“When I first began working for Maruti, assembly lines used to run right through my dreams,” said a worker with a laugh, “These days I suppose I’m so tired that I don’t get dreams anymore.”
The assembly line is a marvel of planning and execution. When we hear figures of over 1000 cars per day, we aren’t overly impressed. But to fit thousands of parts in the course of every single minute and then have the car perform flawlessly on the roads for years is a testament to our ability to mass produce complex machines. Our mechanical systems have come a long way. But our human resource monitoring systems are still tragically behind. They cannot combine efficiency with compassion.
No one wants to go back to the days of the Ambassador and Premier Padmini. Badly built and badly finished but with waiting periods that stretched for years. Even in 1995, you still had to wrap a plastic bag around the condenser of the Padmini to ensure that the car would not stop every time you drove through a puddle in the rains!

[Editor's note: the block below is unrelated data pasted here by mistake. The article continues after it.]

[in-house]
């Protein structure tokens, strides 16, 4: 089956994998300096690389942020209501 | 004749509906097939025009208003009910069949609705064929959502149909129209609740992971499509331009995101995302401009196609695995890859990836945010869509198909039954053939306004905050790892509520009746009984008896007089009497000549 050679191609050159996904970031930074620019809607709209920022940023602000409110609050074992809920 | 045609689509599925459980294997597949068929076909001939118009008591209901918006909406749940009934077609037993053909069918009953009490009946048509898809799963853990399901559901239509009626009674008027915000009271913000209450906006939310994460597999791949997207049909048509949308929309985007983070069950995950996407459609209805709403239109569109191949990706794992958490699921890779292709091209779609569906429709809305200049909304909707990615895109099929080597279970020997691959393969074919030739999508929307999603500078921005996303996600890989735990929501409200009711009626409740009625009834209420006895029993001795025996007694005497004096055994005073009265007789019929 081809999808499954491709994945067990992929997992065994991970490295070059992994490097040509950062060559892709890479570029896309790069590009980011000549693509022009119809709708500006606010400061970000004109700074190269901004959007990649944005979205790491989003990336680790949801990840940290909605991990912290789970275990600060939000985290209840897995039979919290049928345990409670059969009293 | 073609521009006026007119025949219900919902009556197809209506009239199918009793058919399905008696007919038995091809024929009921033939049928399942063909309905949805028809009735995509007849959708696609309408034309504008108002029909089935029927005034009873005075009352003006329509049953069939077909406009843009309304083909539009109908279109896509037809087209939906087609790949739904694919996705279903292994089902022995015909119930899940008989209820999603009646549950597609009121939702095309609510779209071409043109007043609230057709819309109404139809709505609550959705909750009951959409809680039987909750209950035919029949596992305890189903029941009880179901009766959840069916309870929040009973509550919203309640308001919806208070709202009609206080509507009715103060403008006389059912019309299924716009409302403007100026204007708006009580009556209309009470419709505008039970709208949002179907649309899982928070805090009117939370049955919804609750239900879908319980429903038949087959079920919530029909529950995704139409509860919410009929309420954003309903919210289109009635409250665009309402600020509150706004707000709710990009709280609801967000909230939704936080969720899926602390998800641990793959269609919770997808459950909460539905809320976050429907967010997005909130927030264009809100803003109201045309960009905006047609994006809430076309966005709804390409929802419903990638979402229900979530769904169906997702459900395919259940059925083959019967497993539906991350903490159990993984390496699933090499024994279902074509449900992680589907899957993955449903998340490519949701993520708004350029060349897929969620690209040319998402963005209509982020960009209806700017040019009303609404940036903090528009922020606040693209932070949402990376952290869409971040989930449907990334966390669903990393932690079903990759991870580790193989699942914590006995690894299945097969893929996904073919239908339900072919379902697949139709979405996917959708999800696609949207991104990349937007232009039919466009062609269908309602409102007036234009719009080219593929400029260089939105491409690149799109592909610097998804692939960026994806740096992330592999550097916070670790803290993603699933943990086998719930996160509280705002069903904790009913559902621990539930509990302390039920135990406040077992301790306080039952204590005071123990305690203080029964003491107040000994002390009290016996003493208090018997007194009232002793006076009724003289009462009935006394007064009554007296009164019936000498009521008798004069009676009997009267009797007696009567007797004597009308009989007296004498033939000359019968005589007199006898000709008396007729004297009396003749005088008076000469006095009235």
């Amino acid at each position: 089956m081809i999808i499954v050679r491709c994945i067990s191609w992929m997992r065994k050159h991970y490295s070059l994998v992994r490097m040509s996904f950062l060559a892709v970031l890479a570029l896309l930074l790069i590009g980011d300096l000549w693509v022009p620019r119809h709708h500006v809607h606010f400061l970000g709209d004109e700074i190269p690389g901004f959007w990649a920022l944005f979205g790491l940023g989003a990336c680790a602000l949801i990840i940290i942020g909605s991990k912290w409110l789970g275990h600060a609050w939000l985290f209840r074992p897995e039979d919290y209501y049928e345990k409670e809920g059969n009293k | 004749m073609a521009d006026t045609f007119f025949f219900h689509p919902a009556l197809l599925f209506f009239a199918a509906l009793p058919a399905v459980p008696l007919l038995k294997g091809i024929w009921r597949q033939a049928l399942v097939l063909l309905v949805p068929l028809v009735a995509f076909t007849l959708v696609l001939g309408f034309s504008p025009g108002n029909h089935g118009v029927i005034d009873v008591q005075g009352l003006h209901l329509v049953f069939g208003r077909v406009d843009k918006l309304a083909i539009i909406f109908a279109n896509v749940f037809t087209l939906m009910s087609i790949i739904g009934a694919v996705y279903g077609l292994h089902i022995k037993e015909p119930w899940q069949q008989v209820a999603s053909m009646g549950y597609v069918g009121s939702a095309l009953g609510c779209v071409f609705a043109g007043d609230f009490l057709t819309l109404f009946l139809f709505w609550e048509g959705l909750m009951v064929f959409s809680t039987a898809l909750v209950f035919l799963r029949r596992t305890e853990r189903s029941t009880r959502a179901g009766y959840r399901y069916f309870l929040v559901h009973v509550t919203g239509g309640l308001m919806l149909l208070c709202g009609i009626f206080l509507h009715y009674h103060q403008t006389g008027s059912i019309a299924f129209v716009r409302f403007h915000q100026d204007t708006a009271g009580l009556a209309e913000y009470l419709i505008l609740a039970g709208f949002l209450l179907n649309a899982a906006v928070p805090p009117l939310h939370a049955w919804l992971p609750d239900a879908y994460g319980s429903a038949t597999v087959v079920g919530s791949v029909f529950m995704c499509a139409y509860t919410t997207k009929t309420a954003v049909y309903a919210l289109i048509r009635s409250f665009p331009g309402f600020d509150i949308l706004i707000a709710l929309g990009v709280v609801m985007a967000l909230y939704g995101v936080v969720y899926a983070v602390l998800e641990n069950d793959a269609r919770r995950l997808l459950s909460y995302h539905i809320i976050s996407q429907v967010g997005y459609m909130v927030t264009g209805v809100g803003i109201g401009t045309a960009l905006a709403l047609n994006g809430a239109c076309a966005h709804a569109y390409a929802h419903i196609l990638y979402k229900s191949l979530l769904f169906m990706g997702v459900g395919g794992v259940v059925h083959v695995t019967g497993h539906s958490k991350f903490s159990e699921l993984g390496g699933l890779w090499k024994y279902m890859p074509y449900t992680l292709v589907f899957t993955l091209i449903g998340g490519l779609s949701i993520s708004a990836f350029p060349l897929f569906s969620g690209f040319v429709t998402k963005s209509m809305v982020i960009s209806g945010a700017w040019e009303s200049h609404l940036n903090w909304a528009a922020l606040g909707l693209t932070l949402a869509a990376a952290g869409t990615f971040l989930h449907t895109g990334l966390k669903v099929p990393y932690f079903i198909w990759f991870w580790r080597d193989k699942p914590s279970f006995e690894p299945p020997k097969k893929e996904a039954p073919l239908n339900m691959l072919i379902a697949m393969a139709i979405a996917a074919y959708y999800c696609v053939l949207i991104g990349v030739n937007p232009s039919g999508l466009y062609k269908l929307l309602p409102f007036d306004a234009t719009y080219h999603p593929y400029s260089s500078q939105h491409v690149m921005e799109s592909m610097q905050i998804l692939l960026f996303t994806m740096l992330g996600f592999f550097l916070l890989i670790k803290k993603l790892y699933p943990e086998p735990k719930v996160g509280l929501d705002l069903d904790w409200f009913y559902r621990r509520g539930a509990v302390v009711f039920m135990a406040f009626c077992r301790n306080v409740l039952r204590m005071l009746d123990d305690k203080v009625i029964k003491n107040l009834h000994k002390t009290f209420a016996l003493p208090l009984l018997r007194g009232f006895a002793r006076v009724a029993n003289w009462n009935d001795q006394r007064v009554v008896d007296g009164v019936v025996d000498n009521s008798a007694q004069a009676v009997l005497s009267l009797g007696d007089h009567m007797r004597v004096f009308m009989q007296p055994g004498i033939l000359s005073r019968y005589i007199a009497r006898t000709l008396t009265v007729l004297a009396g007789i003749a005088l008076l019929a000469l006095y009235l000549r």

So, here’s the cycle. Everyone would like weekend trips with the family to scenic places. They want cars that deliver incredible fuel efficiency and style. And they want this at an affordable cost. Car manufacturing companies have no option but to trim wherever possible without affecting quality. They go over their complex spreadsheets and logistics reports, looking for the tiniest amount of flab. The point is, every company manufacturing a part that goes into the car wants to turn in a profit. No one is in business for charity. The only way out is to keep increasing production and sales to reduce the overall cost per car. But for the worker on the line, these are irrelevant facts. They only know that the management is now asking for an unreasonable 48 seconds per car. And that is intolerable.